Lesson 5How Many Groups? (Part 2)

Let’s use blocks and diagrams to understand more about division with fractions.

Learning Targets:

  • I can find how many groups there are when the number of groups and the amount in each group are not whole numbers.

5.1 Reasoning with Fraction Strips

Write a fraction or whole number as an answer for each question. If you get stuck, use the fraction strips. Be prepared to share your strategy.

  1. How many \frac 12 s are in 2?
  2. How many \frac 15 s are in 3?
  3. How many \frac {1}{8} s are in 1\frac 14 ?
  1. 1 \div \frac {2}{6} = {?}
  2. 2 \div \frac 29 = {?}
  3. 4 \div \frac {2}{10} = {?}
“”

5.2 More Reasoning with Pattern Blocks

Use the pattern blocks in the applet to answer the questions. (If you need help aligning the pieces, you can turn on the grid.)

  1. If the trapezoid represents 1 whole, what do each of the following shapes represent? Be prepared to show or explain your reasoning.
    1. 1 triangle

    2. 1 rhombus

    3. 1 hexagon

  2. Use pattern blocks to represent each multiplication equation. Use the trapezoid to represent 1 whole.

    1. 3 \boldcdot \frac 13=1

    2. 3 \boldcdot \frac 23=2

  3. Diego and Jada were asked “How many rhombuses are in a trapezoid?”

    • Diego says, “ 1\frac 13 . If I put 1 rhombus on a trapezoid, the leftover shape is a triangle, which is \frac 13 of the trapezoid.”
    • Jada says, “I think it’s 1\frac12 . Since we want to find out ‘how many rhombuses,’ we should compare the leftover triangle to a rhombus. A triangle is \frac12 of a rhombus.” 
  4. Select all equations that can be used to answer the question: “How many rhombuses are in a trapezoid?”

    1. \frac 23  \div {?} = 1

    2. {?} \boldcdot \frac 23 = 1

    3. 1 \div \frac 23 = {?}

    4. 1 \boldcdot \frac 23 = {?}

    5. {?}  \div \frac 23 = 1

5.3 Drawing Diagrams to Show Equal-sized Groups

For each situation, draw a diagram for the relationship of the quantities to help you answer the question. Then write a multiplication equation or a division equation for the relationship. Be prepared to share your reasoning.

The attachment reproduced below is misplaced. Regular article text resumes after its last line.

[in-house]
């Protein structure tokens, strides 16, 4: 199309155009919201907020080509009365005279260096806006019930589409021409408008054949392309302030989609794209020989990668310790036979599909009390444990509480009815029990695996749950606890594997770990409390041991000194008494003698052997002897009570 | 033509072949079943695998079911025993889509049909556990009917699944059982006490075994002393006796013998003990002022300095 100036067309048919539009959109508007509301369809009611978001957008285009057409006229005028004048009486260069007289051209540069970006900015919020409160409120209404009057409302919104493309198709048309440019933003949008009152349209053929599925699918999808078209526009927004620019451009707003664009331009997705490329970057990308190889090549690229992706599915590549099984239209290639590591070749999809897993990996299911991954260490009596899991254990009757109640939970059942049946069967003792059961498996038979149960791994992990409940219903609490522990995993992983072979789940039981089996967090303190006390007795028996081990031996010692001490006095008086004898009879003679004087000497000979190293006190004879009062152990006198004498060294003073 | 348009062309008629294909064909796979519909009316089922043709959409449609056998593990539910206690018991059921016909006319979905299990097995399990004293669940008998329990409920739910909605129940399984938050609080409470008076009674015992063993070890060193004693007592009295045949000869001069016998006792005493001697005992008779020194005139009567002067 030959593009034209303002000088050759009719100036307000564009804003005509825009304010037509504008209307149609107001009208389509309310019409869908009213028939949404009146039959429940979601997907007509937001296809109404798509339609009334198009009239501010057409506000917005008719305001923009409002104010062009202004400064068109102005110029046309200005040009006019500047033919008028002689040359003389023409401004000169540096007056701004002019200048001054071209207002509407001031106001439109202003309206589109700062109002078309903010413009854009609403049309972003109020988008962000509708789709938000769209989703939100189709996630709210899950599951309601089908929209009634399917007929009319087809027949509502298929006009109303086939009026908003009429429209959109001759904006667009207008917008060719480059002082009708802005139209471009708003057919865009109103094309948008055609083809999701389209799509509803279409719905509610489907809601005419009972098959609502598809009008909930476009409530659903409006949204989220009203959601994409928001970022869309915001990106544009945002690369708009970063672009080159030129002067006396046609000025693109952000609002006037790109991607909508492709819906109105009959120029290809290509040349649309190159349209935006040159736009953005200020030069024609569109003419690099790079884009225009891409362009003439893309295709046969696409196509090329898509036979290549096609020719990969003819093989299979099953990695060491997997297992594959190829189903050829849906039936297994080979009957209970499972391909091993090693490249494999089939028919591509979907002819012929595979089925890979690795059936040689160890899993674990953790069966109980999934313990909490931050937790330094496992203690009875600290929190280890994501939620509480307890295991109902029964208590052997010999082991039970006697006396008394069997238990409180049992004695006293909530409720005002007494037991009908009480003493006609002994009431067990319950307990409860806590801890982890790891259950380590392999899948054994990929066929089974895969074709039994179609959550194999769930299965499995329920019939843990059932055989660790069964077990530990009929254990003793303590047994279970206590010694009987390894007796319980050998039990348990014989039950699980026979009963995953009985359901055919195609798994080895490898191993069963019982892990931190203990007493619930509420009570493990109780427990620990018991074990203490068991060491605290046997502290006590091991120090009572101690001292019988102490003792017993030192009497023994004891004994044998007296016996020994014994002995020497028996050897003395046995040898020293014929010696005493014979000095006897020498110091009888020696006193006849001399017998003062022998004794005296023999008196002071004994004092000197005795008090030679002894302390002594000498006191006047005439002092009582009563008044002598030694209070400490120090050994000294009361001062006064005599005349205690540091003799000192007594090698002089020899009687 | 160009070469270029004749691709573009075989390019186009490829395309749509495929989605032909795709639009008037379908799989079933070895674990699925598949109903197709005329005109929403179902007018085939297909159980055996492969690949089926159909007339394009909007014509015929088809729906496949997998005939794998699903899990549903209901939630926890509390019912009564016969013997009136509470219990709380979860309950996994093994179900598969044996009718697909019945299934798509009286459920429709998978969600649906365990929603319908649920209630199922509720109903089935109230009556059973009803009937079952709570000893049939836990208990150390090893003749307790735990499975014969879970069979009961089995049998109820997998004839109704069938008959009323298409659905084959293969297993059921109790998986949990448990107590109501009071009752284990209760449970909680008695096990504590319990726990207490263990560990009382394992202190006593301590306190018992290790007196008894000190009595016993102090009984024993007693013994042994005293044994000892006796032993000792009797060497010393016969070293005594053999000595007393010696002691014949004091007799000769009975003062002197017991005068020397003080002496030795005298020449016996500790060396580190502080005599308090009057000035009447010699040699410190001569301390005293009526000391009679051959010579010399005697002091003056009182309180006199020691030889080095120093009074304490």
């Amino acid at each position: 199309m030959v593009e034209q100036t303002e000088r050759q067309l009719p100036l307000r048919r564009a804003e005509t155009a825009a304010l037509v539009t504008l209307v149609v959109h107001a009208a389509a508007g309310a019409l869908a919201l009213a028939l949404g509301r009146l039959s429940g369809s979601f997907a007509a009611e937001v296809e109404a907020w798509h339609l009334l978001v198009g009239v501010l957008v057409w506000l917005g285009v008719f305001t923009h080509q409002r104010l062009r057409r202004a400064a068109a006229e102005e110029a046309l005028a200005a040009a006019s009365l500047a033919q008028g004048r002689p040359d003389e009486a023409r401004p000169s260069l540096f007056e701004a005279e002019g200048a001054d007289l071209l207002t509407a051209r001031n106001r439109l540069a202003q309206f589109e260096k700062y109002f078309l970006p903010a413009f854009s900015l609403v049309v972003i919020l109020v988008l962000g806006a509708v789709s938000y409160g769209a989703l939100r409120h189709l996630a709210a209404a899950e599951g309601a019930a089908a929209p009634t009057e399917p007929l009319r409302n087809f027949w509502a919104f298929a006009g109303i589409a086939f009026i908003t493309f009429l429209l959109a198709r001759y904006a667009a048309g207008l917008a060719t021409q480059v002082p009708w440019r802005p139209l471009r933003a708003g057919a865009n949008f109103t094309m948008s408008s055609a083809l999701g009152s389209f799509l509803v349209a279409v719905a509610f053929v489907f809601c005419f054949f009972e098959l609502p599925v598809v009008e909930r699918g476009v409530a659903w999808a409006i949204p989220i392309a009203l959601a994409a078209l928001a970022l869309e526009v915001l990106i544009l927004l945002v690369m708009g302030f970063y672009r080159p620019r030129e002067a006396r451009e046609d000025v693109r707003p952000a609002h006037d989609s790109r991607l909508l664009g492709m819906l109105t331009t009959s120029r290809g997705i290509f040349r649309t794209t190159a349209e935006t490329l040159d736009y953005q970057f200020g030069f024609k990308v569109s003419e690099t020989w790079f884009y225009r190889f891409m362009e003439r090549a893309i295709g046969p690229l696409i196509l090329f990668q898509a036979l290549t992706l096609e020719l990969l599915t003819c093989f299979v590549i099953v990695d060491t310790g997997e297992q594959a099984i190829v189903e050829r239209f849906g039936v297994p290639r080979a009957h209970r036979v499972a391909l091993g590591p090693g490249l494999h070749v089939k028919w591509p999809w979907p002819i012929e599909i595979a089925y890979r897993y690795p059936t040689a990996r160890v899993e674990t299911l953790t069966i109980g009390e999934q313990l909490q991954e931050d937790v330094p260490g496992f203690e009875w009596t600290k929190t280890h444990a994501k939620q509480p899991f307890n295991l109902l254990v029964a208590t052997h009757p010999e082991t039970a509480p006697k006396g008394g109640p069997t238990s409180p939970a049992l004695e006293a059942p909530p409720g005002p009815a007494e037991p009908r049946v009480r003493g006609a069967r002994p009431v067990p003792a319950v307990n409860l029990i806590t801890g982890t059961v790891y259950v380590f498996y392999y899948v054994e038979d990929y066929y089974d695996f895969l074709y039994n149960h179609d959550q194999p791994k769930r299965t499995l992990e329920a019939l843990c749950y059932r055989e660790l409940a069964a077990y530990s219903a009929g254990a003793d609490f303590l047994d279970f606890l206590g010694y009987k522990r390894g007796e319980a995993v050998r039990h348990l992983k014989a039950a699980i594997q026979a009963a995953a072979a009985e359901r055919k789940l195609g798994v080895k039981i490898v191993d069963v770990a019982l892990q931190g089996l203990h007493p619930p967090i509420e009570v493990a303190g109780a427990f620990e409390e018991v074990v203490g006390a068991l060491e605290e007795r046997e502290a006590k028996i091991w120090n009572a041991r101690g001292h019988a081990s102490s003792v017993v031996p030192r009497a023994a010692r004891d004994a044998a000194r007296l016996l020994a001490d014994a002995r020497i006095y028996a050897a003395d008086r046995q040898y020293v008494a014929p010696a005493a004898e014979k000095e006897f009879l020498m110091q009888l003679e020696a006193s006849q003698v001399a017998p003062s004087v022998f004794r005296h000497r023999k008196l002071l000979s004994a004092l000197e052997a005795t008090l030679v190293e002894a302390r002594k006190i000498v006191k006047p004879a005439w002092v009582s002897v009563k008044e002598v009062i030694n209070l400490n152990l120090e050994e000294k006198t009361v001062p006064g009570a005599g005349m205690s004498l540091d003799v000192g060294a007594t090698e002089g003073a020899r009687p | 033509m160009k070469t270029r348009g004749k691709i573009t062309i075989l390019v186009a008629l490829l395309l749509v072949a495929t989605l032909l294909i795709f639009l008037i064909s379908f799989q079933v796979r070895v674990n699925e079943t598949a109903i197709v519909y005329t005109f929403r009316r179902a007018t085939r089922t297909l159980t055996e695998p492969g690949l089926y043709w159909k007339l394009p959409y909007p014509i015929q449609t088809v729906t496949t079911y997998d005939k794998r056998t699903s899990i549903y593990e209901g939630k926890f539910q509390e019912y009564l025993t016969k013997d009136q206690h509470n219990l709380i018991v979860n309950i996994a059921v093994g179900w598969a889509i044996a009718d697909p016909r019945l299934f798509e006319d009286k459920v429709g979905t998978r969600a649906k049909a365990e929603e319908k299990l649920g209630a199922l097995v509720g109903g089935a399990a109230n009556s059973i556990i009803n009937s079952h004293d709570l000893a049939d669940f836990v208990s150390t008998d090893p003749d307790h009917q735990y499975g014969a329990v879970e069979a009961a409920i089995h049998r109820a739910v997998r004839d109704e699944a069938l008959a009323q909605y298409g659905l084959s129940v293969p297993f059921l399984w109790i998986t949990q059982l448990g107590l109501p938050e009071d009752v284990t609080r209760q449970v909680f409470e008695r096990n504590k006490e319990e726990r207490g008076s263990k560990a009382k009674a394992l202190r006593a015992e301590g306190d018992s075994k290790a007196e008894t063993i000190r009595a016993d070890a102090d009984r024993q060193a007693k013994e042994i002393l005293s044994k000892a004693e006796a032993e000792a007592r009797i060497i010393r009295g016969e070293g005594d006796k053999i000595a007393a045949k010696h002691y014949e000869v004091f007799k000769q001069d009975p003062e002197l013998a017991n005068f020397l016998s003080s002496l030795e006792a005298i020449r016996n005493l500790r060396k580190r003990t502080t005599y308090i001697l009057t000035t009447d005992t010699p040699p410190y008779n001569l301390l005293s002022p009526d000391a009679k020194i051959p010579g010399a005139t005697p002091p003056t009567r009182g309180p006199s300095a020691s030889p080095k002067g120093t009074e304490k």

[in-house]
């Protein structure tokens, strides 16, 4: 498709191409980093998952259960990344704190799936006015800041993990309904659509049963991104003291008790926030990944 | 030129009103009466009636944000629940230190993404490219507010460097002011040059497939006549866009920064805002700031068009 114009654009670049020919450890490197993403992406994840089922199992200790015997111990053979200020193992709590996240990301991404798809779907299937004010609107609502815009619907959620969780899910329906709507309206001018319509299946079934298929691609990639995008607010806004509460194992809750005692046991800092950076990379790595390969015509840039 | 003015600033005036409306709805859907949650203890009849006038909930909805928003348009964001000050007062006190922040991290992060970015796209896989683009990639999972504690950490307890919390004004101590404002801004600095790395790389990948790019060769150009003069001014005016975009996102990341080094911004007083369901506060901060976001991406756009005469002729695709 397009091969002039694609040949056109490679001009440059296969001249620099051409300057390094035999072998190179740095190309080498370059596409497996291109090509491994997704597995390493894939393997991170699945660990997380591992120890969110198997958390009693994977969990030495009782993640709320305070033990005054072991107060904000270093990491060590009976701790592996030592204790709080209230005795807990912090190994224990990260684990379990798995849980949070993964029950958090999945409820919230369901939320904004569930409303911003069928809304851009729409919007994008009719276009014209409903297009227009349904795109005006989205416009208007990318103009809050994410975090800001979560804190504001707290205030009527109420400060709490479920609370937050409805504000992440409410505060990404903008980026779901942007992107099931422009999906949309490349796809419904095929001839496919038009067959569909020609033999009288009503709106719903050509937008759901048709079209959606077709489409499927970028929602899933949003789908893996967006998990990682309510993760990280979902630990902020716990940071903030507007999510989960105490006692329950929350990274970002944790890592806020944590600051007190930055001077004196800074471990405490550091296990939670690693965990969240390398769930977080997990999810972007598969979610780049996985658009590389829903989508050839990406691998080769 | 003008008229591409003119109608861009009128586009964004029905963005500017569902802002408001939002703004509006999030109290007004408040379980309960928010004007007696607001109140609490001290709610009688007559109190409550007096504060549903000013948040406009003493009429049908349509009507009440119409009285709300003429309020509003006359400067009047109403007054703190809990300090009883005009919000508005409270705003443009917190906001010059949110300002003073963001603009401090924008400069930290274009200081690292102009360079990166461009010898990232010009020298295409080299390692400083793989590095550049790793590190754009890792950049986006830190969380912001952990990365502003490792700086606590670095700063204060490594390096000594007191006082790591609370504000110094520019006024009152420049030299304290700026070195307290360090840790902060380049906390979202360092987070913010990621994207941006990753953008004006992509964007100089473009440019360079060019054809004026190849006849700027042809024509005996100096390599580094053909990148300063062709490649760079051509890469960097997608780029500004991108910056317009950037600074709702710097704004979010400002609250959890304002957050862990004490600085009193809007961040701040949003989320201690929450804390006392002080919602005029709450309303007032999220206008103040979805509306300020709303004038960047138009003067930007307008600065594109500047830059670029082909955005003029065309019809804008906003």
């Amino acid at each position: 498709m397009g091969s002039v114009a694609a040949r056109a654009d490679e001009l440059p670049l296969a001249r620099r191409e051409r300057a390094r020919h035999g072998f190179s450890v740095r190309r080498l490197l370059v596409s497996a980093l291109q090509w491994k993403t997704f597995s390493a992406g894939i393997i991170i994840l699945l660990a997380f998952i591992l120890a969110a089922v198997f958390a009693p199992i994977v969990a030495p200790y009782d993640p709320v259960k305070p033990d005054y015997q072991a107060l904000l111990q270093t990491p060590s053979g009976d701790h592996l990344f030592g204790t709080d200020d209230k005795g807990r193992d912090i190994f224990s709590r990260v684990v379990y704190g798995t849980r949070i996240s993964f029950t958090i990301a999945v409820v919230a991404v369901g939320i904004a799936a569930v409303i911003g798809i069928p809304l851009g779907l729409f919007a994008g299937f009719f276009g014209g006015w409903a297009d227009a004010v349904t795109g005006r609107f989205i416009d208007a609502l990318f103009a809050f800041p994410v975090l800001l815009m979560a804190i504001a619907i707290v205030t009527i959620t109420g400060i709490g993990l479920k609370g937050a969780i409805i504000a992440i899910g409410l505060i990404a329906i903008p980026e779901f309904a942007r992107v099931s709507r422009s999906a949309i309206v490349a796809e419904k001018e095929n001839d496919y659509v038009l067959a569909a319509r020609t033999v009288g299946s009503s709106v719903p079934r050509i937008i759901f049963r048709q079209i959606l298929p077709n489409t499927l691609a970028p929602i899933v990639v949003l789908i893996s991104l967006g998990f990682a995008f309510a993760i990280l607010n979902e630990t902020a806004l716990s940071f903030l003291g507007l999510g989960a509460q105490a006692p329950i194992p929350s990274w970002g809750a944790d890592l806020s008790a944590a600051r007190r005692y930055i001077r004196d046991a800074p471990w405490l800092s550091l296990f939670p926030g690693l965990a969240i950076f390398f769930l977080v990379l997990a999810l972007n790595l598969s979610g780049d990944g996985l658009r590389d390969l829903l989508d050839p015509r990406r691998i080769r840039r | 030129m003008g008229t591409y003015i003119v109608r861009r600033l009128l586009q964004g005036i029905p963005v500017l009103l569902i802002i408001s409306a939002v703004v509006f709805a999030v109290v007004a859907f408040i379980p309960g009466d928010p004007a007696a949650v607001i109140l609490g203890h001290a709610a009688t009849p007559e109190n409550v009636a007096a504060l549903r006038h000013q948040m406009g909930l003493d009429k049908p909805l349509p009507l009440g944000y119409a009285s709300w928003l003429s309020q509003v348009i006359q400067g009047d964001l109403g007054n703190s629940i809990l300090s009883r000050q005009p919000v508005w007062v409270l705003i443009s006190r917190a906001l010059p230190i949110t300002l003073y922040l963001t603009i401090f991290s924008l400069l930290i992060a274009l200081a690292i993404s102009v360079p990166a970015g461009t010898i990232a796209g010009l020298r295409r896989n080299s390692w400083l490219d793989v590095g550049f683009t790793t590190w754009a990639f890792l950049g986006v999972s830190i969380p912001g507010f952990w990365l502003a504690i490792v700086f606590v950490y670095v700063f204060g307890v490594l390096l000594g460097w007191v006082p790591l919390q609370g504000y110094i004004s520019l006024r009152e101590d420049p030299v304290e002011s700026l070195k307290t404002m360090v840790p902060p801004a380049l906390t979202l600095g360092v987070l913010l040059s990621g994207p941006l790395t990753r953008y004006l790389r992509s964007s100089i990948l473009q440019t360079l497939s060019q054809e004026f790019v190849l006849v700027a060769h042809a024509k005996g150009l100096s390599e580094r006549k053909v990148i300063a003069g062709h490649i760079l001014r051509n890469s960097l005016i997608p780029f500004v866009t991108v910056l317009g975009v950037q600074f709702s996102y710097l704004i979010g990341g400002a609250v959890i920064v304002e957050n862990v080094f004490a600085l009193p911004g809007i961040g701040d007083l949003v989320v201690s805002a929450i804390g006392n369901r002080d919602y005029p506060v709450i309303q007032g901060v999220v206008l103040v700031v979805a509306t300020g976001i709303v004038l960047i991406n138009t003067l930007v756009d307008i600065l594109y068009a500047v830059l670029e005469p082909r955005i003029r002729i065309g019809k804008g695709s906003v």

1. The distance around a park is \frac32 miles. Noah rode his bicycle around the park for a total of 3 miles. How many times around the park did he ride?
  2. You need \frac34 yard of ribbon for one gift box. You have 3 yards of ribbon. How many gift boxes do you have ribbon for?
  3. The water hose fills a bucket at \frac13 gallon per minute. How many minutes does it take to fill a 2-gallon bucket?

Are you ready for more?

How many heaping teaspoons are in a heaping tablespoon? How would the answer depend on the shape of the spoons?

Lesson 5 Summary

Suppose one batch of cookies requires \frac23 cup flour. How many batches can be made with 4 cups of flour?

We can think of the question as being: “How many \frac23 s are in 4?” and represent it using multiplication and division equations.

{?} \boldcdot \frac23 = 4 4\div \frac23 = {?}

Let’s use pattern blocks to visualize the situation and say that a hexagon is 1 whole. 

Since 3 rhombuses make a hexagon, 1 rhombus represents \frac13 and 2 rhombuses represent  \frac 23 . We can see that 6 pairs of rhombuses make 4 hexagons, so there are 6 groups of \frac 23 in 4.

Other kinds of diagrams can also help us reason about equal-sized groups involving fractions. This example shows how we might reason about the same question from above: “How many \frac 23 -cups are in 4 cups?”

We can see each “cup” partitioned into thirds, and that there are 6 groups of \frac23 -cup in 4 cups. In both diagrams, we see that the unknown value (or the “?” in the equations) is 6. So we can now write:

  6 \boldcdot \frac23 = 4 4\div \frac23 = 6

Lesson 5 Practice Problems

  1. Use the tape diagram to represent and find the value of  \frac12\div\frac13 .

    Mark up and label the diagram as needed.

    A tape diagram on a square grid is composed of 6 squares and is partitioned into two equal parts. Each part is partitioned by a vertical dashed line resulting in three equal parts. A brace extends from the beginning of the first part to the end of the first part and is labeled "one half".
  2. What is the value of  \frac12\div\frac13 ? Use pattern blocks to represent and find this value. The yellow hexagon represents 1 whole. Explain or show your reasoning.

    Four pattern blocks: One large yellow hexagon, one blue rhombus, one red trapezoid, and one green triangle.
  3. Use a standard inch ruler to answer each question. Then, write a multiplication equation and a division equation that answer the question.

    1. How many \frac12 s are in 7?

    2. How many \frac38 s are in 6?

    3. How many \frac{5}{16} s are in 1\frac78 ?

  4. Use the tape diagram to represent and answer the question: How many \frac25 s are in 1\frac12 ?

    Mark up and label the diagram as needed.

    A tape diagram of two equal parts on a square grid. Each part is composed of 5 squares. A brace from the beginning of the diagram to the middle of the eighth square is labeled "one and one half."
  5. Write a multiplication equation and a division equation to represent each question, statement, or diagram. 

    1. There are 12 fourths in 3.
       
    2. A tape diagram of 4 equal parts with each part labeled one half. Above the diagram is a brace, labeled 2, that contains all 4 parts.
    1. How many \frac 23 s are in 6?
  6. At a farmer’s market, two vendors sell fresh milk. One vendor sells 2 liters for $3.80, and another vendor sells 1.5 liters for $2.70. Which is the better deal? Explain your reasoning.

  7. A recipe uses 5 cups of flour for every 2 cups of sugar.

    1. How much sugar is used for 1 cup of flour?
    2. How much flour is used for 1 cup of sugar?
    3. How much flour is used with 7 cups of sugar?
    4. How much sugar is used with 6 cups of flour?